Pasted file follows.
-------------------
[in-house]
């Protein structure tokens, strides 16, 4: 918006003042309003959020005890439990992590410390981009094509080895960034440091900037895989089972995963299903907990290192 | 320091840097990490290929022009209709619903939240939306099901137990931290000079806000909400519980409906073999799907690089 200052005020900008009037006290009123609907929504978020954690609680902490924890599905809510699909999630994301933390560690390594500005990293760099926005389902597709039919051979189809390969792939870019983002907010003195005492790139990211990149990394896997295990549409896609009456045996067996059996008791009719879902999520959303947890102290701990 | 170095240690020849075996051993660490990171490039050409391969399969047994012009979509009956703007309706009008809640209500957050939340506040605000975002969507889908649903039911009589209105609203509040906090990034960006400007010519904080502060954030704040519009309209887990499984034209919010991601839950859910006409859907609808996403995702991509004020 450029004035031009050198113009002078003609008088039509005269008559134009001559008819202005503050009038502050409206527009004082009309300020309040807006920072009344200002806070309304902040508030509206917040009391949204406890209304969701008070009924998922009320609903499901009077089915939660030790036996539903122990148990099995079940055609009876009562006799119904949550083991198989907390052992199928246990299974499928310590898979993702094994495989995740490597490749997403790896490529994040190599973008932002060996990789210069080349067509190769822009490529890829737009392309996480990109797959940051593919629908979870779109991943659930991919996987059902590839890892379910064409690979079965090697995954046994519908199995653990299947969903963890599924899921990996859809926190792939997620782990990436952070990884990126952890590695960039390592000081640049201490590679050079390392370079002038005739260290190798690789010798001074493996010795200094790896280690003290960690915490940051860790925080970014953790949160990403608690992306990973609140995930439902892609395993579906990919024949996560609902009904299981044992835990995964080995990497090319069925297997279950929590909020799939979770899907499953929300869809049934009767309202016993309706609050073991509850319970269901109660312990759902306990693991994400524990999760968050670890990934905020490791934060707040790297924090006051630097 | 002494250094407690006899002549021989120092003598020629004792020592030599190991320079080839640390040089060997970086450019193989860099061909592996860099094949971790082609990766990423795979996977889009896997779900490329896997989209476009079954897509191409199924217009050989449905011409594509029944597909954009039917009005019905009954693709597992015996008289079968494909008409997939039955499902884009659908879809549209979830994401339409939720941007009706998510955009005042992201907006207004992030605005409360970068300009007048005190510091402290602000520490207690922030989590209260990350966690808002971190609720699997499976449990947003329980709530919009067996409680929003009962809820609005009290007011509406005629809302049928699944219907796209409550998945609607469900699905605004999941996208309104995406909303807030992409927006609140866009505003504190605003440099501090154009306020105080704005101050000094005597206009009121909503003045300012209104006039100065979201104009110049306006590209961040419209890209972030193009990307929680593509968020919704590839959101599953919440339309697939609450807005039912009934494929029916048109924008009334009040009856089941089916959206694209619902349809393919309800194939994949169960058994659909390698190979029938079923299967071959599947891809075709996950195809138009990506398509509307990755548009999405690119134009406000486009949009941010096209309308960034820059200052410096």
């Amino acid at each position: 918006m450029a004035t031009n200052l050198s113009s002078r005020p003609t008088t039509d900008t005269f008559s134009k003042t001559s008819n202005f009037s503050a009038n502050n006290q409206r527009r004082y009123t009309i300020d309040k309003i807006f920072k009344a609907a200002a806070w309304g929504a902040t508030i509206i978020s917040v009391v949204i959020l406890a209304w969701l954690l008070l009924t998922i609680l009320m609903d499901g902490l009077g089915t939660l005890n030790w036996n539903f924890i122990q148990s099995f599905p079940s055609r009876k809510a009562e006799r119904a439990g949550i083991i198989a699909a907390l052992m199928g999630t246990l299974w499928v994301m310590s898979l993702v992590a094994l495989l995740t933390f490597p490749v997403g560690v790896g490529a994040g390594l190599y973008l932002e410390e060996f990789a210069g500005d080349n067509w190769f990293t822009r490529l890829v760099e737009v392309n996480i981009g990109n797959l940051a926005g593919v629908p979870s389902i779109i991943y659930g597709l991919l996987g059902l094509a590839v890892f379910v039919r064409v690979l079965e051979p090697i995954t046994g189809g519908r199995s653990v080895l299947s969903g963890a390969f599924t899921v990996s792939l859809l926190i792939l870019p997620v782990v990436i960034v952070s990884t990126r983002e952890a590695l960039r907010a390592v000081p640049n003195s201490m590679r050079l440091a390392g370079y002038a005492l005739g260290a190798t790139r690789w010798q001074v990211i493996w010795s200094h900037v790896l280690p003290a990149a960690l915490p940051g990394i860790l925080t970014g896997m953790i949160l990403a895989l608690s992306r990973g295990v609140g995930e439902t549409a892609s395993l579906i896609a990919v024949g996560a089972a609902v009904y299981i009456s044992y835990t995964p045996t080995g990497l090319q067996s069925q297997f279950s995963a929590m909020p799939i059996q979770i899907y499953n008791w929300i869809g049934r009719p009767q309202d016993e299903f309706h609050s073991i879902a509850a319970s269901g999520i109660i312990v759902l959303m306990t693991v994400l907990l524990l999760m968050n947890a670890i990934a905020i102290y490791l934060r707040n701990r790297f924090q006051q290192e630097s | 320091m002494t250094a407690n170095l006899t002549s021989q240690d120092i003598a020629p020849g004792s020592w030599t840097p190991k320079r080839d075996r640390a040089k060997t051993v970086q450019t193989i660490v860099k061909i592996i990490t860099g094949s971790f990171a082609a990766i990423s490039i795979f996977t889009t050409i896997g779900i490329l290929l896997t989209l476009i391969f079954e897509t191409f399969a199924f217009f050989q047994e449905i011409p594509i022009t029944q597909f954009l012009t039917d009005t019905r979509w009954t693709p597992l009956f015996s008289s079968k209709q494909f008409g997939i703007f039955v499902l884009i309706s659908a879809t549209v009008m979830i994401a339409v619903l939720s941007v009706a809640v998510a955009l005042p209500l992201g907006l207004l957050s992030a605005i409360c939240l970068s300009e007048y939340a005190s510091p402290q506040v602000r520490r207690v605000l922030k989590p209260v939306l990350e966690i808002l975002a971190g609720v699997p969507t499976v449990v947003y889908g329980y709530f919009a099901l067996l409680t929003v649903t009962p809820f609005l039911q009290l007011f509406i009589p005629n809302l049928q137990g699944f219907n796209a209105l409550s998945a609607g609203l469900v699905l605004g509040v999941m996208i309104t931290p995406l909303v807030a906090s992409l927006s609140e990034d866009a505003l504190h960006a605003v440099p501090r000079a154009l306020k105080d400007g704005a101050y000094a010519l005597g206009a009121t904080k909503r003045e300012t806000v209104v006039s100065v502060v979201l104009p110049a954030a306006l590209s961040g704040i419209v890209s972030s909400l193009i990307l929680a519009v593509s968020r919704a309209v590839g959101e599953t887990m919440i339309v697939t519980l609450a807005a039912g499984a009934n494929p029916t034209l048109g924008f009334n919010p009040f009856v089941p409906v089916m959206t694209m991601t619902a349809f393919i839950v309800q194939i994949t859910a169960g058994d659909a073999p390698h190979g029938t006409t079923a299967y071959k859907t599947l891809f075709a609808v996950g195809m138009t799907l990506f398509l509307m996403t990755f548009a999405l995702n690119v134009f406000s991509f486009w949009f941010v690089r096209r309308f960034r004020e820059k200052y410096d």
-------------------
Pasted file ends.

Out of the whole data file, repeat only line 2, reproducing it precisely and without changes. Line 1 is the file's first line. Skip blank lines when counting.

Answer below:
């Protein structure tokens, strides 16, 4: 918006003042309003959020005890439990992590410390981009094509080895960034440091900037895989089972995963299903907990290192 | 320091840097990490290929022009209709619903939240939306099901137990931290000079806000909400519980409906073999799907690089 200052005020900008009037006290009123609907929504978020954690609680902490924890599905809510699909999630994301933390560690390594500005990293760099926005389902597709039919051979189809390969792939870019983002907010003195005492790139990211990149990394896997295990549409896609009456045996067996059996008791009719879902999520959303947890102290701990 | 170095240690020849075996051993660490990171490039050409391969399969047994012009979509009956703007309706009008809640209500957050939340506040605000975002969507889908649903039911009589209105609203509040906090990034960006400007010519904080502060954030704040519009309209887990499984034209919010991601839950859910006409859907609808996403995702991509004020 450029004035031009050198113009002078003609008088039509005269008559134009001559008819202005503050009038502050409206527009004082009309300020309040807006920072009344200002806070309304902040508030509206917040009391949204406890209304969701008070009924998922009320609903499901009077089915939660030790036996539903122990148990099995079940055609009876009562006799119904949550083991198989907390052992199928246990299974499928310590898979993702094994495989995740490597490749997403790896490529994040190599973008932002060996990789210069080349067509190769822009490529890829737009392309996480990109797959940051593919629908979870779109991943659930991919996987059902590839890892379910064409690979079965090697995954046994519908199995653990299947969903963890599924899921990996859809926190792939997620782990990436952070990884990126952890590695960039390592000081640049201490590679050079390392370079002038005739260290190798690789010798001074493996010795200094790896280690003290960690915490940051860790925080970014953790949160990403608690992306990973609140995930439902892609395993579906990919024949996560609902009904299981044992835990995964080995990497090319069925297997279950929590909020799939979770899907499953929300869809049934009767309202016993309706609050073991509850319970269901109660312990759902306990693991994400524990999760968050670890990934905020490791934060707040790297924090006051630097 | 002494250094407690006899002549021989120092003598020629004792020592030599190991320079080839640390040089060997970086450019193989860099061909592996860099094949971790082609990766990423795979996977889009896997779900490329896997989209476009079954897509191409199924217009050989449905011409594509029944597909954009039917009005019905009954693709597992015996008289079968494909008409997939039955499902884009659908879809549209979830994401339409939720941007009706998510955009005042992201907006207004992030605005409360970068300009007048005190510091402290602000520490207690922030989590209260990350966690808002971190609720699997499976449990947003329980709530919009067996409680929003009962809820609005009290007011509406005629809302049928699944219907796209409550998945609607469900699905605004999941996208309104995406909303807030992409927006609140866009505003504190605003440099501090154009306020105080704005101050000094005597206009009121909503003045300012209104006039100065979201104009110049306006590209961040419209890209972030193009990307929680593509968020919704590839959101599953919440339309697939609450807005039912009934494929029916048109924008009334009040009856089941089916959206694209619902349809393919309800194939994949169960058994659909390698190979029938079923299967071959599947891809075709996950195809138009990506398509509307990755548009999405690119134009406000486009949009941010096209309308960034820059200052410096």